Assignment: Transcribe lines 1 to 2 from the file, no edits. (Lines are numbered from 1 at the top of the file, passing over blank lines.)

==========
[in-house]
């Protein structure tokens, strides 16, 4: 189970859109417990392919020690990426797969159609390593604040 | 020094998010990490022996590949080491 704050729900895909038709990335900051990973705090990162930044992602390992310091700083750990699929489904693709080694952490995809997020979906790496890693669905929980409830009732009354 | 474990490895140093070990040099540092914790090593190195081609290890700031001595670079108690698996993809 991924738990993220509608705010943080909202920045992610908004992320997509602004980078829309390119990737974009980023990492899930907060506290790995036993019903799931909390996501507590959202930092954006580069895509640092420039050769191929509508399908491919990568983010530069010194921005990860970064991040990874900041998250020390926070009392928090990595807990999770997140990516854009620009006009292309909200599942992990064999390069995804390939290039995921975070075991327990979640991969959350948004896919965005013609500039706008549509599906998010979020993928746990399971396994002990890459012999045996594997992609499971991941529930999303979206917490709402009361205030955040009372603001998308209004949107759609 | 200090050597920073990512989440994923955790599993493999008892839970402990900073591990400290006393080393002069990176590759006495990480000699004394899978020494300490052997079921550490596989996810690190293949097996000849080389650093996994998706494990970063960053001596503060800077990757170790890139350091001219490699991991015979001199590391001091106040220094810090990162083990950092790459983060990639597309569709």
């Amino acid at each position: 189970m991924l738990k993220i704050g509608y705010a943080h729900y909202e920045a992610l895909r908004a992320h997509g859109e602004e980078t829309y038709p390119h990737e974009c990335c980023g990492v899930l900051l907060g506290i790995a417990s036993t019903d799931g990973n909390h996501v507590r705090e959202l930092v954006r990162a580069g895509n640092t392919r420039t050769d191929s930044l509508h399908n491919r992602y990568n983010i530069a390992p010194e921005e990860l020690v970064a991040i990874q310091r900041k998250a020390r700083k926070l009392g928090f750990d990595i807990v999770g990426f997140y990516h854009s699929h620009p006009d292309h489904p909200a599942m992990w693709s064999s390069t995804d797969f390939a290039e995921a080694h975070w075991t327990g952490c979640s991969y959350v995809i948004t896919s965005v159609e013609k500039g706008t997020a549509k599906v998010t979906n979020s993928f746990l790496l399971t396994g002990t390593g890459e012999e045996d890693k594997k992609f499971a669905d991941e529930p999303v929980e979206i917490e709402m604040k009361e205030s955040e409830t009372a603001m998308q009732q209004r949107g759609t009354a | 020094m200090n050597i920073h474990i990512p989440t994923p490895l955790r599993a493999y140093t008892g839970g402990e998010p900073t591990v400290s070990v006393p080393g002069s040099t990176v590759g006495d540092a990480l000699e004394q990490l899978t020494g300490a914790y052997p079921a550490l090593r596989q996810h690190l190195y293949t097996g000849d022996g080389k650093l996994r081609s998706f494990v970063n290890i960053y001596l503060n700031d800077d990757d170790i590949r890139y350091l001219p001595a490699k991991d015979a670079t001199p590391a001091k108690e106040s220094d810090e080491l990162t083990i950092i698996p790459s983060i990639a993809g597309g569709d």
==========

[in-house]
């Protein structure tokens, strides 16, 4: 189970859109417990392919020690990426797969159609390593604040 | 020094998010990490022996590949080491 704050729900895909038709990335900051990973705090990162930044992602390992310091700083750990699929489904693709080694952490995809997020979906790496890693669905929980409830009732009354 | 474990490895140093070990040099540092914790090593190195081609290890700031001595670079108690698996993809 991924738990993220509608705010943080909202920045992610908004992320997509602004980078829309390119990737974009980023990492899930907060506290790995036993019903799931909390996501507590959202930092954006580069895509640092420039050769191929509508399908491919990568983010530069010194921005990860970064991040990874900041998250020390926070009392928090990595807990999770997140990516854009620009006009292309909200599942992990064999390069995804390939290039995921975070075991327990979640991969959350948004896919965005013609500039706008549509599906998010979020993928746990399971396994002990890459012999045996594997992609499971991941529930999303979206917490709402009361205030955040009372603001998308209004949107759609 | 200090050597920073990512989440994923955790599993493999008892839970402990900073591990400290006393080393002069990176590759006495990480000699004394899978020494300490052997079921550490596989996810690190293949097996000849080389650093996994998706494990970063960053001596503060800077990757170790890139350091001219490699991991015979001199590391001091106040220094810090990162083990950092790459983060990639597309569709």